Last night, after I put the kids to bed and posted a couple items (below), I settled down to a little Voyager with some hot water, honey and a wee dram o' Scotch. I hear coughing from the boys' room. Nothing too unusual. Jack, bleary-eyed, comes down the steps. I climb the stairs and just before entering the room, this intense stench strikes my nostrils. On the floor next to Jack's bed is a very large puddle of orange vomit. David, still asleep in Jack's bed, has a large orange smear on his pajama pant leg. Oh my god, I swear it was a half gallon. I took fast, deep breaths to prevent myself from gagging.
I cleaned it all up, changed David's pajamas, pulled Jack's sheets and then remade his bed. I cleaned the poor boy up (change of undergarments), comforted him and got him back to sleep. For about an hour. Silly me. I forgot to bring a pot upstairs. Serves me right. So I did that all over again. By this time it is very late. I go to sleep. Elizabeth wakes up at regular intervals until sunrise.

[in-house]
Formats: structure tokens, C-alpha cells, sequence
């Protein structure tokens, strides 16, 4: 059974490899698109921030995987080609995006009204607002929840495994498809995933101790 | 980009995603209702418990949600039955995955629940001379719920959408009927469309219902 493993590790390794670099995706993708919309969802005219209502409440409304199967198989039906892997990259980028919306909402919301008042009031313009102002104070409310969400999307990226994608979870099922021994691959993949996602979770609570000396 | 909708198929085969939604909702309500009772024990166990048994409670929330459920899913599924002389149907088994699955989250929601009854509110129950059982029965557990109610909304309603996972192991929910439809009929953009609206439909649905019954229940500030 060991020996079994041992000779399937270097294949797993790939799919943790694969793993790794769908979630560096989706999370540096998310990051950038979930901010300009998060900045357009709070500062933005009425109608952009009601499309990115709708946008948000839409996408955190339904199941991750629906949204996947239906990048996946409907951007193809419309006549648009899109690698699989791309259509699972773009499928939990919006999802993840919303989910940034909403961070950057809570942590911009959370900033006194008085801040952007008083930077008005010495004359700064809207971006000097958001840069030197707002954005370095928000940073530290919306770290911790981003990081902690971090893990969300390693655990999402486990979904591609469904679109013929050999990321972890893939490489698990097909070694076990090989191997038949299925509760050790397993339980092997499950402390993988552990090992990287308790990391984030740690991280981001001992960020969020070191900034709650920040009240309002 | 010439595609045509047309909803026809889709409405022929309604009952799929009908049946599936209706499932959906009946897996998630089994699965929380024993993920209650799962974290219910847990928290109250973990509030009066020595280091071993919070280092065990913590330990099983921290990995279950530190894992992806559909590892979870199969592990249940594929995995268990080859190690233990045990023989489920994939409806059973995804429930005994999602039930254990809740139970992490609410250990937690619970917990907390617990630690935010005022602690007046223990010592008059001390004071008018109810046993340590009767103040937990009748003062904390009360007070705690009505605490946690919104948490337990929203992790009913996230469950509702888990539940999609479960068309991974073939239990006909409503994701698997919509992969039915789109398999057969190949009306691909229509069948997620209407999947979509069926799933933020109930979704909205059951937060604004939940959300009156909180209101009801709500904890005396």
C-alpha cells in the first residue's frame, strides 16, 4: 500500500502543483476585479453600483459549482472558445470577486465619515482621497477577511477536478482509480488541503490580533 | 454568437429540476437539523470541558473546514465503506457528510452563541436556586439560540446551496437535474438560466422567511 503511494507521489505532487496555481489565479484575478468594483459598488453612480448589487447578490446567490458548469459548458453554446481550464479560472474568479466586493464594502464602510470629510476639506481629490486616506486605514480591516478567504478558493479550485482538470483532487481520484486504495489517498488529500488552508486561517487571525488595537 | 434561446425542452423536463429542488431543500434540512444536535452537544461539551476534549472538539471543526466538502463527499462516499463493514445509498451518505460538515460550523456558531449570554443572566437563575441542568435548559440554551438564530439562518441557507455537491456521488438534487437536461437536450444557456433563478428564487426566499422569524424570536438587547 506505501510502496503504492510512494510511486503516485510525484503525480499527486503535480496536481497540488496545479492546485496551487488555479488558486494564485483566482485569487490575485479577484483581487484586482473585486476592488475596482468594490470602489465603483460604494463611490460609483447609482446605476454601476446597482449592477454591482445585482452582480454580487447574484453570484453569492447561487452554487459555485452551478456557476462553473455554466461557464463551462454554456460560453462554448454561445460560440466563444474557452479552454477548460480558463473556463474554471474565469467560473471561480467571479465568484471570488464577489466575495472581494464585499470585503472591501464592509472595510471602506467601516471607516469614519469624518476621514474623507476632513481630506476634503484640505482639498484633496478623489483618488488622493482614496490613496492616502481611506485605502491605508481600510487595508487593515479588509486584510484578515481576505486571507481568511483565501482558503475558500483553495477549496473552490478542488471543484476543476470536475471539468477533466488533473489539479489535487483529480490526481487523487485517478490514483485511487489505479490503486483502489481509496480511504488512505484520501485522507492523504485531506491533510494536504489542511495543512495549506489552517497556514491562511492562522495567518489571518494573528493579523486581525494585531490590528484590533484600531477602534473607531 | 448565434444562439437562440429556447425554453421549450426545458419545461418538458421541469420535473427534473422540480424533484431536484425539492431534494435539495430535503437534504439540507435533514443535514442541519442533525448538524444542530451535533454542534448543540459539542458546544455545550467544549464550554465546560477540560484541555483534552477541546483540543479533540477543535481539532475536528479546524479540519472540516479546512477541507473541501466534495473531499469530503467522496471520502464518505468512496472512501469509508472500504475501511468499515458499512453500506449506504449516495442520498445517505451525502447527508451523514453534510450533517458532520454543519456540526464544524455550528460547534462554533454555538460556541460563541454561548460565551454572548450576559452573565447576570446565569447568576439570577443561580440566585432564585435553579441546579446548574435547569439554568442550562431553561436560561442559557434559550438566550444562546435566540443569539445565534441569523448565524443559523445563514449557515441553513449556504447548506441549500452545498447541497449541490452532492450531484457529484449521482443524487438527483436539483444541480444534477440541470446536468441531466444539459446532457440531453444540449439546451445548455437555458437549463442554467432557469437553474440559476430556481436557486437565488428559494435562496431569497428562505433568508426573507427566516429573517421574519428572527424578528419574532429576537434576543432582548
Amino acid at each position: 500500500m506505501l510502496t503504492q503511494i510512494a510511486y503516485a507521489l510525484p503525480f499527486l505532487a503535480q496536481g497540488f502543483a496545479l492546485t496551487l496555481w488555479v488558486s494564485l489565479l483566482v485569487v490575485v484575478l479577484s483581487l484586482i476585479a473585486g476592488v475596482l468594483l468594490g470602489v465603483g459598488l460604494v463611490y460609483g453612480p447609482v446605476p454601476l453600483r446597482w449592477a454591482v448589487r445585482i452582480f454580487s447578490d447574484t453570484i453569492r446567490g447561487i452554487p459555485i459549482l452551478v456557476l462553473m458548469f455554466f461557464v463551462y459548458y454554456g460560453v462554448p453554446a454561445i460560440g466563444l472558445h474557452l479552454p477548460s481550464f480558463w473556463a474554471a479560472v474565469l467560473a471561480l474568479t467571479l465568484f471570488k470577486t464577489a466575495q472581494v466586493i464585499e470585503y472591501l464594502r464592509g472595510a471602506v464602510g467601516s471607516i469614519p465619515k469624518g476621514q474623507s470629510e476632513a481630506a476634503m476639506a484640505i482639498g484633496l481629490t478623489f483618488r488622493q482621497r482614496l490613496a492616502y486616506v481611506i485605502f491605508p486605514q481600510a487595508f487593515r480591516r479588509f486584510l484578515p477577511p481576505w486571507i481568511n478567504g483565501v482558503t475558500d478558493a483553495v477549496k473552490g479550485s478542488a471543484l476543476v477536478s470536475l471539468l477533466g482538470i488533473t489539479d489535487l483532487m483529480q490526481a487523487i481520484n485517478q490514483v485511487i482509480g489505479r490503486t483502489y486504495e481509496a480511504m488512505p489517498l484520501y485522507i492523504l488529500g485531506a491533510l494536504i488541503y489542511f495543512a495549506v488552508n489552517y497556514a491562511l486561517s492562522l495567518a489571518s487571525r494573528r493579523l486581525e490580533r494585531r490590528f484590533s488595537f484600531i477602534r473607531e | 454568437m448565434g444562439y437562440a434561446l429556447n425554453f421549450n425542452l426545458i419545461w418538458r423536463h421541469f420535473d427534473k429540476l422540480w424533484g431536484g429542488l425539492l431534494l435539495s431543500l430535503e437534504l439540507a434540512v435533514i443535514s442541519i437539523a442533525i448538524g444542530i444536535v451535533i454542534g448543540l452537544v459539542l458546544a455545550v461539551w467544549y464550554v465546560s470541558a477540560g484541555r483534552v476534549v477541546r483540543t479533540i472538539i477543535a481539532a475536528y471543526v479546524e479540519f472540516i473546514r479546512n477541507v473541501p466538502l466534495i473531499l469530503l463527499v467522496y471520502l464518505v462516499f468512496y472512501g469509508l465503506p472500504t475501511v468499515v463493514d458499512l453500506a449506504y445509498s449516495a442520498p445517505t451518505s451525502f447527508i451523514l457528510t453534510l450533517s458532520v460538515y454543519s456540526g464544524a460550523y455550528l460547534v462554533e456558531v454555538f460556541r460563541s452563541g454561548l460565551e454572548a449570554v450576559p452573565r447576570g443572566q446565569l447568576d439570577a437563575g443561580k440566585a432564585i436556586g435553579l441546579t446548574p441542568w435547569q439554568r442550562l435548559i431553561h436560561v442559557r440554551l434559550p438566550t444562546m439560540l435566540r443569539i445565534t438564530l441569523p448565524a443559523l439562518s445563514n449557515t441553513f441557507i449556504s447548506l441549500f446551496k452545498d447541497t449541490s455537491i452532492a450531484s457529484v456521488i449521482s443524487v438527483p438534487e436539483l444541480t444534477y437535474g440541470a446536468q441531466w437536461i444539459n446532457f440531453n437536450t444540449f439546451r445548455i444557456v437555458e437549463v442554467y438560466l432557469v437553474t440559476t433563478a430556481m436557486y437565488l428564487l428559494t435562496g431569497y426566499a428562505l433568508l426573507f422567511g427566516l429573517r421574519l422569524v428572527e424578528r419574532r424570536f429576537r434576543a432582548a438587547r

So how was your night?
december 4, 2001
Sylloge is back. The whole web just became a little smarter and a little funnier.
Well, the Art Test is pretty fun, but I'm not sure I agree with the diagnosis...
"If I were a work of art, I would be Piet Mondrian's Composition A.
I am rigidly organised and regimented, although my cold and unapproachable exterior hides a clever way of thinking and a rebellious and innovative nature. A lot of people don't understand me, but I can still affect them on an emotional level."
Last night I rode a packed bus home from downtown. Although the aisle was full of standing passengers, we stopped and let on -- Rutger Hauer! I swear to god this guy looked exactly like him. The chiseled Teutonic facial features, the steady lethal gaze, the close cropped white hair. Even after I *knew* that it wasn't Rutger Hauer I found myself really wanting to ask him about that masterful final sequence in Blade Runner and if he really did, in fact, write his own final line: "Memories lost in time / like tears in rain."